According to statistics from February 2022, 65% of U.S employees are satisfied with their jobs, but only 20% are passionate about them. Notice that these statistics don’t address how many people are actively employed, it just speaks to the percentage that are. This makes it a little tougher to ascertain the true meaning of this. But let’s take them at face value. To be honest, with everyone’s behavior lately, I am surprised that the statistics are even this positive. I sometimes wonder if the majority of people in the United States even want to work anymore. I am extremely thankful that I have found some that do.
So, why is job satisfaction so important? Doesn’t it only matter that the work gets done? The short answer is no. The completion of work is not the only significant factor. Job satisfaction really matters. Let’s look at why.
Job satisfaction affects workers, which in turn affects the company. When workers are happy with their careers, they become better team players. They tend to align themselves in a sincere way with the company mission and goals. This leads to employees being PR ambassadors, spreading the word about how much they love working there and then generating more word of mouth business for the company.
There is way less job turnover when employees are satisfied. This means less HR headaches and less time and money spent on hiring. On top of that, satisfied workers are more productive and more motivated to complete their tasks. They will work harder and company profit will increase. It’s a win win.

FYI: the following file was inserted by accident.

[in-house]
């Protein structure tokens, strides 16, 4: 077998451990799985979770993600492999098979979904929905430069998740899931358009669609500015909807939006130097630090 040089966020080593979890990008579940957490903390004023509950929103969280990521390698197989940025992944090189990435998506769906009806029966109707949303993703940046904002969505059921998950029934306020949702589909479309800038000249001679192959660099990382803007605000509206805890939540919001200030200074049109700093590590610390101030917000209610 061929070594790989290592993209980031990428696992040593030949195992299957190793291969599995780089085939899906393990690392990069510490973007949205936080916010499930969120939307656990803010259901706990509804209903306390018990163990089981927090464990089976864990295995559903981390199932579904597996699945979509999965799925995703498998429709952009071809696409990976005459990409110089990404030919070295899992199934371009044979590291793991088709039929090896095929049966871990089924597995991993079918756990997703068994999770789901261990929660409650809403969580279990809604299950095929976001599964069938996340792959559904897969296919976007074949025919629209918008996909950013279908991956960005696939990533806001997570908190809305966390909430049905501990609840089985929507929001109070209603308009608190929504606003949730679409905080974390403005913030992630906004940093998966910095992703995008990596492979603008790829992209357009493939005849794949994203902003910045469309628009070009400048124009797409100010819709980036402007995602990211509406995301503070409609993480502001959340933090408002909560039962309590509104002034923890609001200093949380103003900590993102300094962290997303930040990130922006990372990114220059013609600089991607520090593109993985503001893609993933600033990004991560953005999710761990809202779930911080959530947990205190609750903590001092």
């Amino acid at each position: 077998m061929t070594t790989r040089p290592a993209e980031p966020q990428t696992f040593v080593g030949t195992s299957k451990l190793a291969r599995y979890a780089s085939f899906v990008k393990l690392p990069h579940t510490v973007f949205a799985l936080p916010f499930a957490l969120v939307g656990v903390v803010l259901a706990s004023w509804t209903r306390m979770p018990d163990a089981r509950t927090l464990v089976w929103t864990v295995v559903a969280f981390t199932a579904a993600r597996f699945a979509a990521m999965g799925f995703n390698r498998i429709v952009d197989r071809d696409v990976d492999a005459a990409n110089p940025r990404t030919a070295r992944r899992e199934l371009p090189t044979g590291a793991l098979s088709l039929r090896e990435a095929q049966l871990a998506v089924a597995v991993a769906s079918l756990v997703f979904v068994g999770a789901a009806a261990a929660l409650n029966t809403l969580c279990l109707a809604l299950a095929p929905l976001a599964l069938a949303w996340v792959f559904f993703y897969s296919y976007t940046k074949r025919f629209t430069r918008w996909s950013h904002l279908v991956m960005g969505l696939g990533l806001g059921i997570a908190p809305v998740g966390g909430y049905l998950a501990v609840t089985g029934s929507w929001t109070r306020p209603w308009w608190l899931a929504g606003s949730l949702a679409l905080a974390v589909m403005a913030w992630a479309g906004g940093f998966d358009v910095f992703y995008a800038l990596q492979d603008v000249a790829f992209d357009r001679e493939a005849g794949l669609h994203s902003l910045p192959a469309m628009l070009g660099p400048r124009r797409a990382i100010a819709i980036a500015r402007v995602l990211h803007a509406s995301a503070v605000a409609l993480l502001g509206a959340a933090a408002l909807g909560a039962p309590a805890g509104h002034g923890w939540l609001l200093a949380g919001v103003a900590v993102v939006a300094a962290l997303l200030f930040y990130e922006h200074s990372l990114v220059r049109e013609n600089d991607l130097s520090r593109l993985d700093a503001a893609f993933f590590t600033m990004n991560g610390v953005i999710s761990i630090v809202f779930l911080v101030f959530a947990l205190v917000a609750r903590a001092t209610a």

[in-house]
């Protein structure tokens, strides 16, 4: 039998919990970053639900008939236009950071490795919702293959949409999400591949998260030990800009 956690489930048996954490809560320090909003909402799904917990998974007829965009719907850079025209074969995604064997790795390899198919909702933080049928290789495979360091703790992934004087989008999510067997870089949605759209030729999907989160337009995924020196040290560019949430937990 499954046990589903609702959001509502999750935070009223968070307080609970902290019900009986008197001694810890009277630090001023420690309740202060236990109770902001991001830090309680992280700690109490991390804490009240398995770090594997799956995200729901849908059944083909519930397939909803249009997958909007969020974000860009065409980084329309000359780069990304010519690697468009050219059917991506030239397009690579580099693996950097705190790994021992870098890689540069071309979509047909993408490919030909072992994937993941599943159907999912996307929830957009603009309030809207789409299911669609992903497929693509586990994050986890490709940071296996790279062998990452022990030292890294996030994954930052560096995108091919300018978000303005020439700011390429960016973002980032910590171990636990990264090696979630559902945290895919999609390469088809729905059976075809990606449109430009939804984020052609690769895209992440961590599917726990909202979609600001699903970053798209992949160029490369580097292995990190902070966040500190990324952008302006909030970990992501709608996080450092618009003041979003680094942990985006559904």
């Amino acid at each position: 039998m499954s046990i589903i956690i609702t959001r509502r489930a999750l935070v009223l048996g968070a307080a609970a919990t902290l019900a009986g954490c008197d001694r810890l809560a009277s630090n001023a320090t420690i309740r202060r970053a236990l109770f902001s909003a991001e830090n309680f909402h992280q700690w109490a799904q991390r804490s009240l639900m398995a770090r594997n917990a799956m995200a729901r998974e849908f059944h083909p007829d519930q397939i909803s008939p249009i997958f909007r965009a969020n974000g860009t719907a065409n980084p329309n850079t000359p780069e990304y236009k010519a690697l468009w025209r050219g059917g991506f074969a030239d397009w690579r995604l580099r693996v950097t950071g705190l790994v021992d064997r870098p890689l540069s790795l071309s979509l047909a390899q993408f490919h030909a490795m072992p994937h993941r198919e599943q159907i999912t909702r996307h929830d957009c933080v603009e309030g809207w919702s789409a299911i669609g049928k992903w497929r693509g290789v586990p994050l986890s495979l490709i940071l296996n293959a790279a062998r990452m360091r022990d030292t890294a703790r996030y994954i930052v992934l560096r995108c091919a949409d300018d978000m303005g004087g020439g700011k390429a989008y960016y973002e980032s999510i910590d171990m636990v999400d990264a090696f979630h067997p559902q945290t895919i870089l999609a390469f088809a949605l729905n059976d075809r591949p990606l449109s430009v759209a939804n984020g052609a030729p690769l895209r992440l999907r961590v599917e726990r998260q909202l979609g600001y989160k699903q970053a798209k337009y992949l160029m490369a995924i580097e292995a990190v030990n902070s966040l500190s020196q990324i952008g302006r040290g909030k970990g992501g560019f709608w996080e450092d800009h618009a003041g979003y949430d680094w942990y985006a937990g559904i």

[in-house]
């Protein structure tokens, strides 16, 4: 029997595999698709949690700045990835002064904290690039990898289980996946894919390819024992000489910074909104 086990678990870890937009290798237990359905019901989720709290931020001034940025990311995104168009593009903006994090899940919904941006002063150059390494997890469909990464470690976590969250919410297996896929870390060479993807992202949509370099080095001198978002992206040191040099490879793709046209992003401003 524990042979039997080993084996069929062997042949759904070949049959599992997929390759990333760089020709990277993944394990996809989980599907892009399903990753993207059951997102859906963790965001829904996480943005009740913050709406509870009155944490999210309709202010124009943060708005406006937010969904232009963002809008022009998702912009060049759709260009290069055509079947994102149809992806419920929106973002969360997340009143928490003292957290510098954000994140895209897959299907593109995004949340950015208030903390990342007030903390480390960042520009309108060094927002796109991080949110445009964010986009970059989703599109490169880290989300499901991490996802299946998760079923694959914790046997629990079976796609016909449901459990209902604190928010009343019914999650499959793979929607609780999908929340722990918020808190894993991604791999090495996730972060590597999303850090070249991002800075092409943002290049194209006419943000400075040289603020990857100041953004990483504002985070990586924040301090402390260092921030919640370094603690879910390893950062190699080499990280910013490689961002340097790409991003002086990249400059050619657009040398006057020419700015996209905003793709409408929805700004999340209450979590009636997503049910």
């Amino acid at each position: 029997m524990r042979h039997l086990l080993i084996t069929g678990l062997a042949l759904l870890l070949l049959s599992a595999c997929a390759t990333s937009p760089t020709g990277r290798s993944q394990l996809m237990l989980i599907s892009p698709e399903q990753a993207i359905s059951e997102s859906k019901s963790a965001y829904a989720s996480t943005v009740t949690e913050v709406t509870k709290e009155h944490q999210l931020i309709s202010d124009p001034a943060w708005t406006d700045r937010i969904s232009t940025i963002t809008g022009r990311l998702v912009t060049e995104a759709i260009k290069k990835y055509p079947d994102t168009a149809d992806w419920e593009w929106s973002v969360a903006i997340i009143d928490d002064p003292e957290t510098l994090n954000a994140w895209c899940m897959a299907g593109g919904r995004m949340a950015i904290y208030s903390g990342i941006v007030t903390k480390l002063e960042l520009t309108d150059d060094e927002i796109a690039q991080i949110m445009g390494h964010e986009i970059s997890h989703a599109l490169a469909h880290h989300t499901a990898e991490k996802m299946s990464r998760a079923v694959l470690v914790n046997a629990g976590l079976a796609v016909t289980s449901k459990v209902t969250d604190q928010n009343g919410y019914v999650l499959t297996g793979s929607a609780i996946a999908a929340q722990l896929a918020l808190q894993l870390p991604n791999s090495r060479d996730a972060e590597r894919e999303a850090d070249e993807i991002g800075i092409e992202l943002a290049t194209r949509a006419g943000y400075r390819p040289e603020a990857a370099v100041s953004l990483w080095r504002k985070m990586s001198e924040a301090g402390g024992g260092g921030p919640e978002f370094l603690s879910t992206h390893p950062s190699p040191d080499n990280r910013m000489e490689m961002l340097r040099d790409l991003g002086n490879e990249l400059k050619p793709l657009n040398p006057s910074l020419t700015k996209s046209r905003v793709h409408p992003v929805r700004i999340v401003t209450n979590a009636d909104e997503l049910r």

So, let’s take a look at what makes jobs satisfying. 60% of U.S employees feel that their co workers are the biggest factor in their work happiness. This does not necessarily refer to their upper level bosses. These are the people that they work with every day. If they all get along, have each other’s backs, and work as a team,, everything goes better and is more enjoyable. Even if they are not a fan of their boss, as long as they get along with their co workers, things usually function ok. Another 74% of U.S employees believe that company culture is the biggest contributing factor. It makes sense. A healthy and positive work environment makes any day go better. I have to agree with this. Having a good team around me has made work more enjoyable than it has been in years.
What are some of the most satisfying jobs in the workforce? According to U.S News and World Report, PayScale and CareerBliss, this is the list of the most satisfying jobs available:
What is so special about these jobs? From my estimation, all of these jobs have some characteristics in common. There is variety. New things happen every day. The job is ever changing. They have an opportunity to advance. They involve helping people. They have higher salaries, which decreases bill pay stress. All of these factors contribute to job satisfaction.
What makes a job less satisfying? Less flexibility, lower pay, lack of benefits, poor work environment, no opportunity for advancement and high turnover rate all lead to less job satisfaction. Jobs that fall into this category include parking lot attendants, fast food cooks, dishwashers, cashiers, waiters, and retail salespeople.
Now, having said all of this, I am sure that a lot of employees don’t fit into these categories. Some cooks love their jobs. Some teachers hate theirs. I am not attempting to generalize. These examples are research-based. I realize that there are always exceptions.
We have discussed all the statistics. Now let’s talk about why I think job satisfaction is important. I think it is important because I literally can’t do my job well without it. I am grateful every day that I love what I do. I know this from the bottom of my heart. I have really been tested lately. Many of us have. Times have been really rough these last three years. I have worked without pay, through cancer, through family mental health issues, through my husband’s heart attack, and through the pandemic. I haven’t worked for reimbursement. I have worked because I love it. I still do. As long as I keep that in mind, and as long as that is still true, I will keep on doing it.